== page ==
We are living longer than ever. Mortality risk in America has decreased
by over 50 percent since 1935
1and much of this can be attributed to advances in medical technology. Just
during my medical career, technology has changed and become more “individualized”
for the patient, rather than one size fits all.
In a world where everyone – a recent college graduate, worried stay-at-home
parent, high-powered executive or aging worker – can access medical
information online, it is important to establish a relationship with a
doctor. Searching for symptoms or information about a medical condition
online will yield the same information for the above four people. Would
a doctor diagnose and recommend the same treatment for these disparate
demographics? Probably not.
Engaging in your own health maintenance along with your doctor is important
to avoid misdiagnosing yourself via a website. It is also helpful to understand
the technology available to your doctor for identifying possible medical
conditions. Using precision diagnostic tools allow doctors to evaluate
exactly what changes need to be made to your lifestyle or what medical
procedure is required to ensure a long and fulfilling life.
Technology has enabled many diagnostic advances in the past 50 years.
When Wilhelm Conrad Röntgen discovered X-rays could show where bones
were broken, it changed the face of the medical profession
2. With the advent of computed axial tomography (CAT scans) in the 1970s,
doctors can now accurately diagnose patients suffering from colon cancer
and pinpoint trouble spots in the body with three-dimensional imaging.
Many medical professionals now use electronic records to track a patient’s
progress and patient portals are becoming commonplace, allowing you to
access your test results and view notes from anywhere at any time. Tracking
information digitally, rather than via a thick stack of paper, saves the
medical industry $290 billion in preventable costs
3. There has even been a push toward mobile technology in and out of the
doctor’s office. In fact, four out of five doctors report using
mobile devices in their medical offices
One of the best recent examples of a precision tool is the vertical auto
profile (VAP) cholesterol test. It is accepted that high cholesterol can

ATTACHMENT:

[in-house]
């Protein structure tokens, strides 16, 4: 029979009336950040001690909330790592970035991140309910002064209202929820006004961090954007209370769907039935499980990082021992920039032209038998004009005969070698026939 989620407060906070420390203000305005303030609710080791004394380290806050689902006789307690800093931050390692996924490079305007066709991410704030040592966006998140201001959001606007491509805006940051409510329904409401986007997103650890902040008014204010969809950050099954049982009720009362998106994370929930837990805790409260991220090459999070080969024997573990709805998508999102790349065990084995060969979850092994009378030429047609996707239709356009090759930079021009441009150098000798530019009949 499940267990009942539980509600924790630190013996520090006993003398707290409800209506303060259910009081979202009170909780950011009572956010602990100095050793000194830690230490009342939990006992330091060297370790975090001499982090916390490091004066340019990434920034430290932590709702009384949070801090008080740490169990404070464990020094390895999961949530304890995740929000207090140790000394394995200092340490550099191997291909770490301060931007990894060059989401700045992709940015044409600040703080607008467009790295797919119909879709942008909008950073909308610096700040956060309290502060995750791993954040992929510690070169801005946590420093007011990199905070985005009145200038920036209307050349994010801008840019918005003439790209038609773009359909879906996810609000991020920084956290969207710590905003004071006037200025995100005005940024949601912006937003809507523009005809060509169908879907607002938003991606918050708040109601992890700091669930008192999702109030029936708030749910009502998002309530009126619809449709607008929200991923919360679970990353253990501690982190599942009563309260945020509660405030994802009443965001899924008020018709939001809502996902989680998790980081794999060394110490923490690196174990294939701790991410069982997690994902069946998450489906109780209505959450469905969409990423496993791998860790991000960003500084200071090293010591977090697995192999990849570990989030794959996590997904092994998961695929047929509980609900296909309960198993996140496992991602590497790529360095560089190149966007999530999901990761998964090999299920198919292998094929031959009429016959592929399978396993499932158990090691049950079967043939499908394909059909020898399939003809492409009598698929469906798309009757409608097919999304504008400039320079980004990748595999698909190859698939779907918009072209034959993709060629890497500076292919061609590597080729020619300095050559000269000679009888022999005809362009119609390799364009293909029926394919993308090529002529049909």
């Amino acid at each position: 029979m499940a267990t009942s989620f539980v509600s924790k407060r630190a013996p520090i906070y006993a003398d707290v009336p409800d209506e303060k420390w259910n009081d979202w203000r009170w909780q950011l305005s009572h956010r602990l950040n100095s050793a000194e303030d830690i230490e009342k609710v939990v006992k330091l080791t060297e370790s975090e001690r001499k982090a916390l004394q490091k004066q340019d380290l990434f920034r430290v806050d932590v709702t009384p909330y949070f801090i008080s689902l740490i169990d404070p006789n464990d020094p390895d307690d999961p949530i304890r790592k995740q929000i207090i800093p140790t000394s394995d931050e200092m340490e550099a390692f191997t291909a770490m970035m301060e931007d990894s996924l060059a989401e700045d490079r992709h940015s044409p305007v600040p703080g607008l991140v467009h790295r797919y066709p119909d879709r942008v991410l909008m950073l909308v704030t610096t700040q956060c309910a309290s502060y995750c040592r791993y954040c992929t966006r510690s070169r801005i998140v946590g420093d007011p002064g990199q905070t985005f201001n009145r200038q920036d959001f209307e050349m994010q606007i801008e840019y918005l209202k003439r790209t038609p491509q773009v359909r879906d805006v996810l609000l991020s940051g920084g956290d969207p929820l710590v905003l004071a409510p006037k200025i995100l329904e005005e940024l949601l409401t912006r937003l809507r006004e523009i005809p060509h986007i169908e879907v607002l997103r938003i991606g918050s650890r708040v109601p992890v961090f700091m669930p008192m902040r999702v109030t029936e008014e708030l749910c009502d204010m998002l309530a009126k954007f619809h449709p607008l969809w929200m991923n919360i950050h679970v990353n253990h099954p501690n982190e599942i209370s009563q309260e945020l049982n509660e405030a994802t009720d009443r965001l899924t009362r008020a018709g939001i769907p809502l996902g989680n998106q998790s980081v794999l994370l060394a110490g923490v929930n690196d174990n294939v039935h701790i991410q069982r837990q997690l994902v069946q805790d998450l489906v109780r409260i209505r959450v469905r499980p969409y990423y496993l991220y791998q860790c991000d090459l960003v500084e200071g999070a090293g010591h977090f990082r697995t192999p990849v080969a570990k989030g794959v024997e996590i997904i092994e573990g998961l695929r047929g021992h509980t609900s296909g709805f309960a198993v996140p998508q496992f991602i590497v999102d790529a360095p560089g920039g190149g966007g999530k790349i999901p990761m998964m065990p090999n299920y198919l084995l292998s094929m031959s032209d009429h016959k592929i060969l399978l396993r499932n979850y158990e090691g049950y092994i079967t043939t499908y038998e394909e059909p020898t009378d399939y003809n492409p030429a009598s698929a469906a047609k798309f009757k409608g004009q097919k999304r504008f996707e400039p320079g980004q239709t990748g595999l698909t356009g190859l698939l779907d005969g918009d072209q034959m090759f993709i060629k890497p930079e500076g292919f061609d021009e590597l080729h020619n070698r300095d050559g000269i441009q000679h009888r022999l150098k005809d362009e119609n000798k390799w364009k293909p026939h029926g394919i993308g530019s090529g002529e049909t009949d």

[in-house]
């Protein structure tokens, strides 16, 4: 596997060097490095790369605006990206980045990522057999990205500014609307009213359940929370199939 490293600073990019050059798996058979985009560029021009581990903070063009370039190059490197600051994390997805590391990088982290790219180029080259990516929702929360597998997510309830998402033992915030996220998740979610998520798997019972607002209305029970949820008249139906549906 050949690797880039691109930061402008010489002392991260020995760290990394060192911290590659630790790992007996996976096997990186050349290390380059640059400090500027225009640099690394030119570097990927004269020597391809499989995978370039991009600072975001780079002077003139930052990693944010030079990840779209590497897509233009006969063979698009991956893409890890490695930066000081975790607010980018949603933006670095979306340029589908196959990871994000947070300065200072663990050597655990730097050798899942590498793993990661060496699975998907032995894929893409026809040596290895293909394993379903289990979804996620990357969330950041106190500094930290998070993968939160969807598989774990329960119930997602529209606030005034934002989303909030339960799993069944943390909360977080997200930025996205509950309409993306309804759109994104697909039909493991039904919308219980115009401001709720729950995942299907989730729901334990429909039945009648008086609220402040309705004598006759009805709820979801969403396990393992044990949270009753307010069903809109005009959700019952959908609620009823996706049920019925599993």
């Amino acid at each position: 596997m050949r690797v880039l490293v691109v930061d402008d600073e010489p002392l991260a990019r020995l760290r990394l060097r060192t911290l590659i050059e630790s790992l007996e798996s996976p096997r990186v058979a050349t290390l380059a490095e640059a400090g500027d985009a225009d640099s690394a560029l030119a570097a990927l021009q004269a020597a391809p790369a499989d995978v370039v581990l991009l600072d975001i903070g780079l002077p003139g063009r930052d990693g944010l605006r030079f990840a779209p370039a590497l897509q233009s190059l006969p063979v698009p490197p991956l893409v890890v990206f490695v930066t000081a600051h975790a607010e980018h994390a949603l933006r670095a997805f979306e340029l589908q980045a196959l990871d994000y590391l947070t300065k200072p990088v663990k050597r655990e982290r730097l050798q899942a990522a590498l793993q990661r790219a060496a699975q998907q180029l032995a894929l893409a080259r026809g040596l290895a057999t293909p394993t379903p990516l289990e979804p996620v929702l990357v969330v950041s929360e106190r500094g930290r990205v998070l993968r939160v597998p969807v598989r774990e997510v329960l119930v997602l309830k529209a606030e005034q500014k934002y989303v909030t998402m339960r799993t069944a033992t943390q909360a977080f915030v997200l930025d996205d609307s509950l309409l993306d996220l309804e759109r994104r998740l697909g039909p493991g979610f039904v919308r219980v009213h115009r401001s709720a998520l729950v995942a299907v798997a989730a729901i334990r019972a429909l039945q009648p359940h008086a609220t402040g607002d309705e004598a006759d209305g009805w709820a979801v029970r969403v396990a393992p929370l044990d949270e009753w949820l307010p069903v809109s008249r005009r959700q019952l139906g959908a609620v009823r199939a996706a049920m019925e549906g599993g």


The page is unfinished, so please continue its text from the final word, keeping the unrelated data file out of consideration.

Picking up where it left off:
lead to other health conditions such as heart disease and stroke. A traditional
cholesterol test evaluates “good” and “bad” cholesterol
levels. Based on this information, your physician will recommend eating
healthier, cutting down on saturated fat, trans fat and sugar, while boosting
your fruit and vegetable intake and making an effort to exercise regularly.
The VAP test, on the other hand, provides information on each type of
cholesterol. This test reports particle sizes of LDL cholesterol (“bad”
cholesterol) and subclasses of HDL cholesterol (“good” cholesterol)
in your blood stream. Physicians can determine whether there is a greater
risk for the development of heart disease based on LDL particle sizes,
while certain subclasses of HDL cholesterol help protect your heart against
heart disease. The VAP test also provides data about specific lipid levels.
Doctors can use this additional information to provide you with details
about your risk of developing heart disease, whereas the traditional test
can only suggest your risks in broad terms .
Although we are better able to diagnose and treat patients, in the past
75 years heart disease and cancer remain the number one and two causes
of death in this country. With our ever-progressing diagnostic and medical
tools, however, your physician can arm your immune system against possible
attacks while guiding you toward healthier habits. Like most industries,
the medical field is continually evolving with the progress of technology.
As we continue to move forward and use these discoveries in practice,
it is important to build a relationship with your doctor when possible
and educate yourself about all the tools and tests available to you both.
Written by Jim Lindberg, M.D., Hoag Executive Health Chief of Service